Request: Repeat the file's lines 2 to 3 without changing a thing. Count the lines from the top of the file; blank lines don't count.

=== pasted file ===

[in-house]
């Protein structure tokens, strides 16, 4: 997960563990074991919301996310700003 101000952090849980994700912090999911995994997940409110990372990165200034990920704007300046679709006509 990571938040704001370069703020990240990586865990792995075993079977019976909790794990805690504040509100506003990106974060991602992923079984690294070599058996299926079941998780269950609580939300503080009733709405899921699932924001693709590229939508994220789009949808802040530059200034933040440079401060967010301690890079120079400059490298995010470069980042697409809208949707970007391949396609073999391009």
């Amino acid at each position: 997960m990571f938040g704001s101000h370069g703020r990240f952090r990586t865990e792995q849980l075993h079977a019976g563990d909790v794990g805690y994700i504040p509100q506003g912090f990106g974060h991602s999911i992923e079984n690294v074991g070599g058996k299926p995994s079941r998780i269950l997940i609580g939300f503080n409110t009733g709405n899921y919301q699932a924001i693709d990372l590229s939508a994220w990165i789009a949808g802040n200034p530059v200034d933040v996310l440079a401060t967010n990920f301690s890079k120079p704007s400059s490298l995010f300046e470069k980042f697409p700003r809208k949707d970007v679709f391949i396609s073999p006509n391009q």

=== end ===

């Protein structure tokens, strides 16, 4: 997960563990074991919301996310700003 101000952090849980994700912090999911995994997940409110990372990165200034990920704007300046679709006509 990571938040704001370069703020990240990586865990792995075993079977019976909790794990805690504040509100506003990106974060991602992923079984690294070599058996299926079941998780269950609580939300503080009733709405899921699932924001693709590229939508994220789009949808802040530059200034933040440079401060967010301690890079120079400059490298995010470069980042697409809208949707970007391949396609073999391009």
């Amino acid at each position: 997960m990571f938040g704001s101000h370069g703020r990240f952090r990586t865990e792995q849980l075993h079977a019976g563990d909790v794990g805690y994700i504040p509100q506003g912090f990106g974060h991602s999911i992923e079984n690294v074991g070599g058996k299926p995994s079941r998780i269950l997940i609580g939300f503080n409110t009733g709405n899921y919301q699932a924001i693709d990372l590229s939508a994220w990165i789009a949808g802040n200034p530059v200034d933040v996310l440079a401060t967010n990920f301690s890079k120079p704007s400059s490298l995010f300046e470069k980042f697409p700003r809208k949707d970007v679709f391949i396609s073999p006509n391009q």